Tuesday, October 8, 2019

External Confirmation Required

At every laboratory where I've done research there have always been at least two major experiments designed to investigate similar scientific questions. At CERN, where I currently do research, I am a member of the ATLAS collaboration, one of the two "general purpose" experiments at the Large Hadron Collider (LHC) constructed to explore a broad range of scientific questions with LHC data. The CMS experiment, which sits at the opposite side of the 27 km (17 mile) circumference tunnel, is also a general purpose detector designed to look at a broad range of scientific topics. Despite the fact that having two somewhat redundant experiments costs twice as much to build and maintain, this arrangement is optimal so that each experiment can corroborate the results of the other. New discoveries and measurements require external confirmation to affirm their validity, and so complementary experiments are established in order to provide the necessary verification.

There have been a few times during my career in particle physics that one experiment seemed to have evidence for a discovery of something entirely new, but was eventually shown to be wrong, partially because other experiments were unable to provide external confirmation. Such cases involve the false "discoveries" that quarks have substructure, that particles can travel faster than the speed of light, and that weird particles called lepto-quarks actually exist. (These things may still turn out to be true but the past experiments that seemed to have found them have all been shown to be incorrect.)

External confirmation is not only one of the requirements for determining if a proposition is valid or not in any scientific endeavor, but also in other arenas where claims about objective truth are made. In a series of blog posts I have been applying some of the same principles used in my scientific research to the beliefs and world-view of Christianity to investigate whether or not they seem to have objective validation. I have already addressed the questions (1) "Is the data logically self-consistent?", (2) "Is there enough evidence to support the hypothesis?", (3) "Is the hypothesis compatible with other known data?", (4) "Is contradictory evidence conclusive?", and (5) "Is something essential missing?". This blog post will address the sixth question, (6) "Is there External Confirmation?", while two future posts will discuss the final two questions,  (7) "Can the hypothesis be falsified or confirmed with other data?", and (8) "Are there other possible explanations that are more feasible?".

The Bible tells stories that are grounded within historical and geographical contexts. It describes people, places, and events that are rooted in history. If the biblical record is accurate, then there should be external confirmation of some fraction of these data. The most likely place to search for any such confirmation would be in the archeological record. If the archeological record can substantiate much of the biblical record, then there is an increased probability that other aspects of the biblical texts are accurate even if they cannot be validated. If the Biblical stories are true, then archeology should be able to supply some reasonable level of external confirmation.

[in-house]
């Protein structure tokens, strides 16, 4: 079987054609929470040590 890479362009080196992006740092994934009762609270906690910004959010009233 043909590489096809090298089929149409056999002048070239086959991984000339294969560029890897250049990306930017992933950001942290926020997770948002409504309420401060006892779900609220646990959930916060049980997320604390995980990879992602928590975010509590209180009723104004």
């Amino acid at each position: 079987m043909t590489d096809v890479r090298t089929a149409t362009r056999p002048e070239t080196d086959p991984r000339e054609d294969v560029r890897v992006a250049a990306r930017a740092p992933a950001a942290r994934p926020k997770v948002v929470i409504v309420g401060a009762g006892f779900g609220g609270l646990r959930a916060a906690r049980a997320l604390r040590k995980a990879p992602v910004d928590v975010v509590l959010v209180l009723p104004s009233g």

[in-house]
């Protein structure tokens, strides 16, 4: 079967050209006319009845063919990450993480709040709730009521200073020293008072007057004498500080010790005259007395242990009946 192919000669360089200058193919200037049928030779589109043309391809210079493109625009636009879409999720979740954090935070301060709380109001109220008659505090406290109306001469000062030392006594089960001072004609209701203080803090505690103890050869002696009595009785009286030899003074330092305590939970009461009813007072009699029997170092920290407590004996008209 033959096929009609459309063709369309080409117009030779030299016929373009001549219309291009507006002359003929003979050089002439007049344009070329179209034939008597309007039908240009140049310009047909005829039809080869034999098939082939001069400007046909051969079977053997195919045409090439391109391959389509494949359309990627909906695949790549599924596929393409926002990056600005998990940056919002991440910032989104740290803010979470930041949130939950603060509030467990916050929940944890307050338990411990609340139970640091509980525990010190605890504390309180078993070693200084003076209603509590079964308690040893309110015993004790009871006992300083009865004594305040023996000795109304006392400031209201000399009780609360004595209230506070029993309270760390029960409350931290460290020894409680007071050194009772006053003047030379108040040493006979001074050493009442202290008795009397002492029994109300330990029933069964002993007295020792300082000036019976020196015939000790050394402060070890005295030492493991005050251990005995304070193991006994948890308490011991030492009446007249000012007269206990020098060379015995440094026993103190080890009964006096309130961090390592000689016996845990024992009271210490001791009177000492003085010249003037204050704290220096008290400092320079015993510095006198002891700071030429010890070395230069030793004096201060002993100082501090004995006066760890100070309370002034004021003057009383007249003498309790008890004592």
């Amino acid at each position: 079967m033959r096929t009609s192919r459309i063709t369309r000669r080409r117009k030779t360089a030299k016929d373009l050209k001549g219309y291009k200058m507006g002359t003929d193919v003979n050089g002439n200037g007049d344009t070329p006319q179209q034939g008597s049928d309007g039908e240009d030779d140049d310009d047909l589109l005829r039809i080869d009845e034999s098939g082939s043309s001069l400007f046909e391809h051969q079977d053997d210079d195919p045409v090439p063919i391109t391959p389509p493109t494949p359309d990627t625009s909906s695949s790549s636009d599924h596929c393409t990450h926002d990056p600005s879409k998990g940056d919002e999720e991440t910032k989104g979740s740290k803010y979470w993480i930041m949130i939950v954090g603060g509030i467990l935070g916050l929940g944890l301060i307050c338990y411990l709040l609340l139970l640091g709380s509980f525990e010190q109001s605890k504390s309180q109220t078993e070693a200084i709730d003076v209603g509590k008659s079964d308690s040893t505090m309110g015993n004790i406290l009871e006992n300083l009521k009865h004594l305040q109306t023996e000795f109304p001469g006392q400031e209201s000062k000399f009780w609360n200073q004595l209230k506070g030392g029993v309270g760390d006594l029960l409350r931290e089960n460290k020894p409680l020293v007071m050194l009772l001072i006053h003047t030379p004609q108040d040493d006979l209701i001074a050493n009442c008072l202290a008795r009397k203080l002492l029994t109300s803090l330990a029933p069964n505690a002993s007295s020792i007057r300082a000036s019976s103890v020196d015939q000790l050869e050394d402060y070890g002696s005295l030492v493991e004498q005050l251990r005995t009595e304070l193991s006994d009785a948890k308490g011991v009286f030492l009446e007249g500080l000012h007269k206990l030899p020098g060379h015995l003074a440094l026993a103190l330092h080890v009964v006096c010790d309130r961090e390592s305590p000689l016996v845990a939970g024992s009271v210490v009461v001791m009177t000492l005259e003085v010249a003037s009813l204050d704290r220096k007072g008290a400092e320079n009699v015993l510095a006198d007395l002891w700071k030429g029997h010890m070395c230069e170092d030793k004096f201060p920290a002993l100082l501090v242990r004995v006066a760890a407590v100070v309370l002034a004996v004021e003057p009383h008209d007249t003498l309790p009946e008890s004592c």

During much of the modern era a pattern has emerged in which critics of the Bible claim that the Bible must be inaccurate because there is no external evidence for a certain person, people, place, or event. Eventually new archeological evidence is uncovered that validates the biblical record and the critics move on to a different criticism based on a still unconfirmed biblical story. This has happened many times in the past, and continues to occur. By now I would claim that archeology has indeed provided the required external confirmation to support the validity of the biblical texts. There are more examples of how archeology has supported the biblical record than I can write about in a short article, but I'll describe a few.

In the late 19th century the only recognized mention of a Hittite civilization was in the Bible and critics claimed such a civilization did not exist. But in 1906 ancient tablets were uncovered that confirmed the existence of the Hittites. It is now known that the Hittites were a formidable and expansive empire between the 15th and 13th centuries BC.

Some scholars questioned the existence of Pontius Pilate as the Roman governor of Judea since he was only mentioned in the New Testament, by the Jewish historian Josephus (which seemed to be similar to the New Testament accounts) and by Philo of Alexandria. But in 1961 a stone from the 1st century was discovered in Caesarea Maritima which had a partial inscription saying "To the Divine Augusti Tiberieum...Pontius Pilate...prefect of Judea...has dedicated." Pilate's place in history as governor of Judea was solidified.